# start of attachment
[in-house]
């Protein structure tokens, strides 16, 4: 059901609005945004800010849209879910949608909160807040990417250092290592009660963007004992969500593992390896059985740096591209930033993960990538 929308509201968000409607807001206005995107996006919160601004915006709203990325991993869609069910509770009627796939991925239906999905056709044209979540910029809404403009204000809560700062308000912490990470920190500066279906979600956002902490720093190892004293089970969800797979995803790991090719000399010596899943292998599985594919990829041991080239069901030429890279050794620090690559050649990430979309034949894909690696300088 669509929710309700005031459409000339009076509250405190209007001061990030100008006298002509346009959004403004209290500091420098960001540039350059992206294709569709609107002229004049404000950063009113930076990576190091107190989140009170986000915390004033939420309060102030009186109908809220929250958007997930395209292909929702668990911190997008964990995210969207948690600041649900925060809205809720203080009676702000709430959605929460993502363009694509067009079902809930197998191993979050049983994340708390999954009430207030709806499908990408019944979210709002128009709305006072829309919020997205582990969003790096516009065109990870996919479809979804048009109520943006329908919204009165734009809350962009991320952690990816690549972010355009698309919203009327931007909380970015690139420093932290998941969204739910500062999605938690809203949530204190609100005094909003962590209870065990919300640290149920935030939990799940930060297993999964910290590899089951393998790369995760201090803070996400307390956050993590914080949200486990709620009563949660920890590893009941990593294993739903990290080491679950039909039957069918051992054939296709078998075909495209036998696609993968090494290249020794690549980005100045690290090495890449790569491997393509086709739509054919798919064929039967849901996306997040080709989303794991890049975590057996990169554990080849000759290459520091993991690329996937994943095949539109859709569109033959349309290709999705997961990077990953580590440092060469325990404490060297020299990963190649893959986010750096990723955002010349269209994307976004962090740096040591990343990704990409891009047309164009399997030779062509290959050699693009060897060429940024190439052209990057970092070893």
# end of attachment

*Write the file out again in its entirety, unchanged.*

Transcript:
[in-house]
């Protein structure tokens, strides 16, 4: 059901609005945004800010849209879910949608909160807040990417250092290592009660963007004992969500593992390896059985740096591209930033993960990538 929308509201968000409607807001206005995107996006919160601004915006709203990325991993869609069910509770009627796939991925239906999905056709044209979540910029809404403009204000809560700062308000912490990470920190500066279906979600956002902490720093190892004293089970969800797979995803790991090719000399010596899943292998599985594919990829041991080239069901030429890279050794620090690559050649990430979309034949894909690696300088 669509929710309700005031459409000339009076509250405190209007001061990030100008006298002509346009959004403004209290500091420098960001540039350059992206294709569709609107002229004049404000950063009113930076990576190091107190989140009170986000915390004033939420309060102030009186109908809220929250958007997930395209292909929702668990911190997008964990995210969207948690600041649900925060809205809720203080009676702000709430959605929460993502363009694509067009079902809930197998191993979050049983994340708390999954009430207030709806499908990408019944979210709002128009709305006072829309919020997205582990969003790096516009065109990870996919479809979804048009109520943006329908919204009165734009809350962009991320952690990816690549972010355009698309919203009327931007909380970015690139420093932290998941969204739910500062999605938690809203949530204190609100005094909003962590209870065990919300640290149920935030939990799940930060297993999964910290590899089951393998790369995760201090803070996400307390956050993590914080949200486990709620009563949660920890590893009941990593294993739903990290080491679950039909039957069918051992054939296709078998075909495209036998696609993968090494290249020794690549980005100045690290090495890449790569491997393509086709739509054919798919064929039967849901996306997040080709989303794991890049975590057996990169554990080849000759290459520091993991690329996937994943095949539109859709569109033959349309290709999705997961990077990953580590440092060469325990404490060297020299990963190649893959986010750096990723955002010349269209994307976004962090740096040591990343990704990409891009047309164009399997030779062509290959050699693009060897060429940024190439052209990057970092070893």